Royalty played a part in the making of fine jeweller Pragnell. Now they are customers of this British institution, Charlie Pragnell tells Tory Kingdon...
Charlie Pragnell is everything one might expect of a third generation British jeweller: clean shaven, smartly tailored and affable; for breakfast he orders kedgeree and talks about the monarchy. At Alfred’s members’ club in Mayfair, he’s discussing Pragnell’s new London boutique, at 14 Mount Street, as well as the illustrious history of the company founded by and named after his grandfather, George.
“My grandfather trained as a gemologist at Biggs of Maidenhead, a favourite jeweller of Queen Mary [the Queen’s grandmother]. As an apprentice, he would often be asked to look after Princess Elizabeth and Margaret when their mother visited,” Charlie says.
After learning his trade, George went on to buy a small jeweller’s shop in Stratford-upon-Avon, and in 1954 established a company under his own name, living with his wife and three children above the store. It remains today, albeit with a much larger footprint (the family home having long since been converted into office space).
Reassuringly it’s still very much a family affair. George’s son, Jeremy, acts as company chairman; Jeremy’s son, Charlie, is managing director; and Tom Crookenden, son of George’s daughter, is the firm’s principal stone buyer.
Despite the London expansion, the company remains proudly wedded to its Stratford roots. In 1990 it launched the Pragnell Shakespeare Birthday Award, which annually recognises those who further the understanding of the Bard’s life and work. A silver cup was crafted at its workshop and has since been presented to the likes of Sir Nicholas Hytner, Sir Kenneth Branagh and Dame Judi Dench.
“We’re very proud of the town’s heritage and our place within it,” says Charlie. “You’d be surprised how much of a destination Stratford-upon-Avon actually is to international visitors. Al Pacino was recently in town. He’s a big deal!” He won’t say, of course, whether the Hollywood great is a Pragnell customer. The website lists “royalty, actors, musicians, African tribal leaders, Middle Eastern sheiks and English families” as its varied client base. What is clear is that it’s no ordinary small town jeweller.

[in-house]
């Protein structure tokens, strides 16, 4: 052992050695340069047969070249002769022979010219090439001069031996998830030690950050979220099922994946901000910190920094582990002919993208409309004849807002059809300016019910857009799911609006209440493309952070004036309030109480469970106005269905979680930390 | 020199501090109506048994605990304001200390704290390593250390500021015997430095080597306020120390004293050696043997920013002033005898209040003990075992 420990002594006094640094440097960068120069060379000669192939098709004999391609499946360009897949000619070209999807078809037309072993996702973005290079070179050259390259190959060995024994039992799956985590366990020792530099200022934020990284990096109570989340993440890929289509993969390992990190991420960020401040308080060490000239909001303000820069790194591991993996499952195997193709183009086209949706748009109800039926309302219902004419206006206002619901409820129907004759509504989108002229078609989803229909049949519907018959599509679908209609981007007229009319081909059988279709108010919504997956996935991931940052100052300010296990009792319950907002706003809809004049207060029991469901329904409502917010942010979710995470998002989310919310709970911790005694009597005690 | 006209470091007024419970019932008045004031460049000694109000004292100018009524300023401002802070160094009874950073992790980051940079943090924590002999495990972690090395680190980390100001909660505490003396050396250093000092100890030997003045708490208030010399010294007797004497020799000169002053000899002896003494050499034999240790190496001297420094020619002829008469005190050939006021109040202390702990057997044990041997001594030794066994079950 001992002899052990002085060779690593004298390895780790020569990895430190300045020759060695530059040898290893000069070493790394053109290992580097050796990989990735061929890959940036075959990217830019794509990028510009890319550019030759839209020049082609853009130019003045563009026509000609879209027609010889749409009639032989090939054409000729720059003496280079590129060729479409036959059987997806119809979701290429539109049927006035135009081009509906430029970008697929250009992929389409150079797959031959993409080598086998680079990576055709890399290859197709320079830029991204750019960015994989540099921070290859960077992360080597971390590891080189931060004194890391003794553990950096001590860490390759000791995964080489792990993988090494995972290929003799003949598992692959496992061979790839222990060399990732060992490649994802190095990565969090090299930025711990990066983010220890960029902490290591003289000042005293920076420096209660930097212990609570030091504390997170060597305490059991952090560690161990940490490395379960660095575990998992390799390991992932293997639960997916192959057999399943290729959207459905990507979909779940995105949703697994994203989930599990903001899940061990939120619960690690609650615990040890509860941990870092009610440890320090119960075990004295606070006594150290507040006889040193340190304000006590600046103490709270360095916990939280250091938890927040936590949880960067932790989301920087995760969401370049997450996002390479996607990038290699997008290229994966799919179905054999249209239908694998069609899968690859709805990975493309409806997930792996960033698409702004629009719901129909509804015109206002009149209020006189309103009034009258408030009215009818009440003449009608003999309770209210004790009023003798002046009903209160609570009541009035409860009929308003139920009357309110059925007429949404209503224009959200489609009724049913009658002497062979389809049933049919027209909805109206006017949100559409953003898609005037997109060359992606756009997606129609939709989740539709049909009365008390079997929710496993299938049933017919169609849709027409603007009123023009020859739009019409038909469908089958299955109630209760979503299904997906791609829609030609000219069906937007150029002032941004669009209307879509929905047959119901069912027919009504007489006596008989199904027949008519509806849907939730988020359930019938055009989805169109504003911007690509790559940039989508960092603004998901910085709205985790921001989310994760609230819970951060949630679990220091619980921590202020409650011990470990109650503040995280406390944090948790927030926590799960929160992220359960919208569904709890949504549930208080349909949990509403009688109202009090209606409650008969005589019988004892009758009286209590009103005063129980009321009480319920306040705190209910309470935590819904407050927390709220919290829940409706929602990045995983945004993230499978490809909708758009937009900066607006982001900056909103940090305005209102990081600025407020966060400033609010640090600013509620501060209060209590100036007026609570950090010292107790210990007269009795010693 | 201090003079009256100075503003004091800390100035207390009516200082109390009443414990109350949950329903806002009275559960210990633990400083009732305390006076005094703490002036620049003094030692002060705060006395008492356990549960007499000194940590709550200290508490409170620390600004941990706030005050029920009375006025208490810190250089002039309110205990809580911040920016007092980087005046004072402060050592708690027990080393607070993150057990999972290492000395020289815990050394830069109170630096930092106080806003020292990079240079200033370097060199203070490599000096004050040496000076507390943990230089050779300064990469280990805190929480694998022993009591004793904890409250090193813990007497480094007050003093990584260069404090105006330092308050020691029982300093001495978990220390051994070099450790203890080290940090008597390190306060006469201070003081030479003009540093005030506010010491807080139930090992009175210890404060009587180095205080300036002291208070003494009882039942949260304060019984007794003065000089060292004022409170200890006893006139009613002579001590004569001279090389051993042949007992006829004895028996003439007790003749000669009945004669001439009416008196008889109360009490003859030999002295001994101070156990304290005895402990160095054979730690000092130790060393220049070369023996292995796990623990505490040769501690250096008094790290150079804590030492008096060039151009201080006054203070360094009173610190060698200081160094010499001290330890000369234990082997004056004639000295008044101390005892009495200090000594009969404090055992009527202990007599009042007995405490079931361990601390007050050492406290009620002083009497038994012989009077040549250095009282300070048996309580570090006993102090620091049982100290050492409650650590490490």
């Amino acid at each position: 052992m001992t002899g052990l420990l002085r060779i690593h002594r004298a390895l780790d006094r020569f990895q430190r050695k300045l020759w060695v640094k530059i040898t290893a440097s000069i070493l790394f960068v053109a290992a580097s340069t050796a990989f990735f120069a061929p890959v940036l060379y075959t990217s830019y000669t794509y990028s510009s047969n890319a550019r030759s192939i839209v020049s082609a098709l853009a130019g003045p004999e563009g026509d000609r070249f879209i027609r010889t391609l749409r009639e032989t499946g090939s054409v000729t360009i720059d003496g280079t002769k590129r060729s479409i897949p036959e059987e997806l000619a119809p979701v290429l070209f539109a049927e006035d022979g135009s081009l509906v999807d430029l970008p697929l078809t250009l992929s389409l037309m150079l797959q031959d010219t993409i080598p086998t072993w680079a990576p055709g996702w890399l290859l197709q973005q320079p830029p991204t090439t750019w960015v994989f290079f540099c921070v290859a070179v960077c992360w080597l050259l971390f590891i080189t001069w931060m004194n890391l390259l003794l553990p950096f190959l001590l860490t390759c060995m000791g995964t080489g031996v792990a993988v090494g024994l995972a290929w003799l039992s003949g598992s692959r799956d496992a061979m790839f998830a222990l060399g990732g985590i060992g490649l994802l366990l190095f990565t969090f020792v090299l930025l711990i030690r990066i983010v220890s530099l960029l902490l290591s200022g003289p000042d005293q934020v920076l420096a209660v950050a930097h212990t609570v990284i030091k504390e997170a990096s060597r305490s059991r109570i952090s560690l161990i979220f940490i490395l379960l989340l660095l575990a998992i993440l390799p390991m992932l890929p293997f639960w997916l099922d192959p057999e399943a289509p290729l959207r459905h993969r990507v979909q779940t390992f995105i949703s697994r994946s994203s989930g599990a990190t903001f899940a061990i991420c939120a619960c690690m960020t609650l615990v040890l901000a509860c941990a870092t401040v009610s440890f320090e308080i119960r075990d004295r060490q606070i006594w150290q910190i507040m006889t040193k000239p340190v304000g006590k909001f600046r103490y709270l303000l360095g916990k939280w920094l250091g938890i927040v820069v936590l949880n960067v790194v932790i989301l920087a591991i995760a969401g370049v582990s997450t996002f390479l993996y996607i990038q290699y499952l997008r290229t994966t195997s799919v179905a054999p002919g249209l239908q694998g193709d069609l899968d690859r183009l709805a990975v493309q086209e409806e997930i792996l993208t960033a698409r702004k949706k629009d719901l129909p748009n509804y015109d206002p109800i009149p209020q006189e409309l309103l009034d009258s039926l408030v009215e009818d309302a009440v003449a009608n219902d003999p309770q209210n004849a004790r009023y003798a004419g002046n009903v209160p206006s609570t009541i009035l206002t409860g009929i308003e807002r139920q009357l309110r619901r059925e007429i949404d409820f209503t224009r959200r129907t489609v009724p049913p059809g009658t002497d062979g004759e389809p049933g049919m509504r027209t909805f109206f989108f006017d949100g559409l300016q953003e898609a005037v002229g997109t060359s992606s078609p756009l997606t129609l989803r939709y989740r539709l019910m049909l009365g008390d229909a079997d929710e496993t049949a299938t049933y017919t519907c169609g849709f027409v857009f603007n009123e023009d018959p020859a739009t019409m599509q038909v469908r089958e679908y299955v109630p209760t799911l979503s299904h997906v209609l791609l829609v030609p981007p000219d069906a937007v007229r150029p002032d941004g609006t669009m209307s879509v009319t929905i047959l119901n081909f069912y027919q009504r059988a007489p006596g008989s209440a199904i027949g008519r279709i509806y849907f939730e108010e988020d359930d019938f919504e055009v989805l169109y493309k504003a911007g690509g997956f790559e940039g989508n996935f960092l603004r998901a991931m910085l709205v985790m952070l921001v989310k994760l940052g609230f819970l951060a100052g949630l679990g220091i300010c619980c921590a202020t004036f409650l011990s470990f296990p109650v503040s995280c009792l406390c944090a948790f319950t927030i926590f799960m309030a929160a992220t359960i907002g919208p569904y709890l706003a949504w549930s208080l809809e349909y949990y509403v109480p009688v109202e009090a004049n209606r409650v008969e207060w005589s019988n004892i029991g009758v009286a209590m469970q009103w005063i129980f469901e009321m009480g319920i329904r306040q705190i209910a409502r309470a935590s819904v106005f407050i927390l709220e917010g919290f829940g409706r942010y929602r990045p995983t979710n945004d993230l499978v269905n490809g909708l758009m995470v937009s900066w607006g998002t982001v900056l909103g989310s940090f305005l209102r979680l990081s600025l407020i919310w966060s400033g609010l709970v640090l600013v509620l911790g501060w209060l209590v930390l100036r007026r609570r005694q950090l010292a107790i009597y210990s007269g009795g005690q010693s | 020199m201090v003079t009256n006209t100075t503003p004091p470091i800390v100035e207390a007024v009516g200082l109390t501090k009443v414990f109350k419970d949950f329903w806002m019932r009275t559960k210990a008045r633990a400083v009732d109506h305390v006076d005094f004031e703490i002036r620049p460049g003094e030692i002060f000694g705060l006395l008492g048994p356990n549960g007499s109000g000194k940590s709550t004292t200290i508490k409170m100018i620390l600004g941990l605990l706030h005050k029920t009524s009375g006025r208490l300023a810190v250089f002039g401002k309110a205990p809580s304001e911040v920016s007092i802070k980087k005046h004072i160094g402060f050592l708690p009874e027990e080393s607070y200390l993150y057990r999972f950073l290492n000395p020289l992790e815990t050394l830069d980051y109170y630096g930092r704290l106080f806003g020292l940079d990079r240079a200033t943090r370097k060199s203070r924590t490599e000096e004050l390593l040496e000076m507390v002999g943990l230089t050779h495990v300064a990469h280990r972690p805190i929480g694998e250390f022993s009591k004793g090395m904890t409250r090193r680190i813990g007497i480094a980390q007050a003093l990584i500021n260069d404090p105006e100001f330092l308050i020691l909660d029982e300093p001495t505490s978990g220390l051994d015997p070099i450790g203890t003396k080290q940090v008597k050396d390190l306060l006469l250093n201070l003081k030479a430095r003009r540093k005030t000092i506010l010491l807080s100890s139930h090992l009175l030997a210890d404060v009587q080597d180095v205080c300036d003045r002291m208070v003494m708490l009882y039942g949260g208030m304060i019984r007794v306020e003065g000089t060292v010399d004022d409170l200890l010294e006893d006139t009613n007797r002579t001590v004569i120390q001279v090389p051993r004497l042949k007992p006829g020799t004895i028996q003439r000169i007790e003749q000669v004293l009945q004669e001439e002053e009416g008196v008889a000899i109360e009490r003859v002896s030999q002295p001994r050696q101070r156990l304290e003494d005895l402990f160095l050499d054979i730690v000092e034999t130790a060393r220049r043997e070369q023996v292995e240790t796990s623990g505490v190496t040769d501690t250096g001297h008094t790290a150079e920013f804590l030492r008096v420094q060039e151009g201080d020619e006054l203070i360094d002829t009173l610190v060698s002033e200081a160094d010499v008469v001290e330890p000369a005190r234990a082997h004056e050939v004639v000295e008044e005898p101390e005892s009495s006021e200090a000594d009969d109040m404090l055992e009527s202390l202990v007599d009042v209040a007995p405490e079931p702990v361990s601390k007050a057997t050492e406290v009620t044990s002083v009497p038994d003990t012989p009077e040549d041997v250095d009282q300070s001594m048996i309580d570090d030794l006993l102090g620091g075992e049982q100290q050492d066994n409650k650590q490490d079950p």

Today, Pragnell’s offering is wide ranging, stocking contemporary and antique pieces as well as its fine jewellery and Masterpiece collections. In store, it offers services such as ring re-sizing and re-threading of pearls. “We’re proud to be a full service British jeweller,” says Charlie. The company is also a respected watch dealer, stocking the likes of Cartier, Jaeger-LeCoultre, Omega, Rolex and Patek Philippe. The relationship with the latter began when Jeremy bought his first watch in 1969, which was hand delivered by the now president of Patek Philippe, Philippe Stern. “There’s a respect between family businesses; they understand each other,” says Charlie on the continuing ties with the fourth generation Swiss watchmaker.
There is, in the client base, a superyacht owner or two, and Charlie has been known to hop on board to discuss requirements. “Superyacht owners tend to have a desire for ordered perfection,” he says. “They are some of the wealthiest people in the world, and you don’t achieve that level of success without being a perfectionist. What’s nature’s version of perfection? It’s a flawless diamond.”
For sea lovers, there are a number of pieces in Pragnell’s collections that will appeal. From an art deco style long diamond necklace with aquamarine pendant, or a contemporary sapphire and diamond pendant from its Bubbles collection, to a unique diamond and green enamel wave motif ring from the Poroca collection, inspired by the inland tidal wave that surges up the Amazon River twice a year.
But, according to Charlie, the piece that takes pride of place in its current collections is the “re-imagined Antrobus bracelet and ring”, created to celebrate Queen Elizabeth and Prince Philip’s platinum wedding anniversary last November. Homages to both her engagement ring, and the bracelet that the Duke of Edinburgh gave to her on her wedding day, the newly interpreted platinum ring includes a diamond held in an eight-claw setting with a further four diamonds set on either side, and the bracelet is a striking geometric design containing more than 320 modern brilliant cut diamonds.
Both the original pieces were created by Philip Antrobus of Bond Street, a jeweller established in 1815 that Pragnell has since acquired. The original Antrobus jewellery was handcrafted in the workshops of Waters and Blott Ltd, which in 1947 was run by Albert Blott. His daughter Jane went on to marry Jeremy Pragnell. “The anniversary seemed a fitting time to tell the story, and we wanted to mark it in some way,” says Charlie, who is married to a relative of the Garrard family, another long-standing British jeweller with royal connections. Tales of love between houses, marriage and royalty: how fittingly Shakespearean.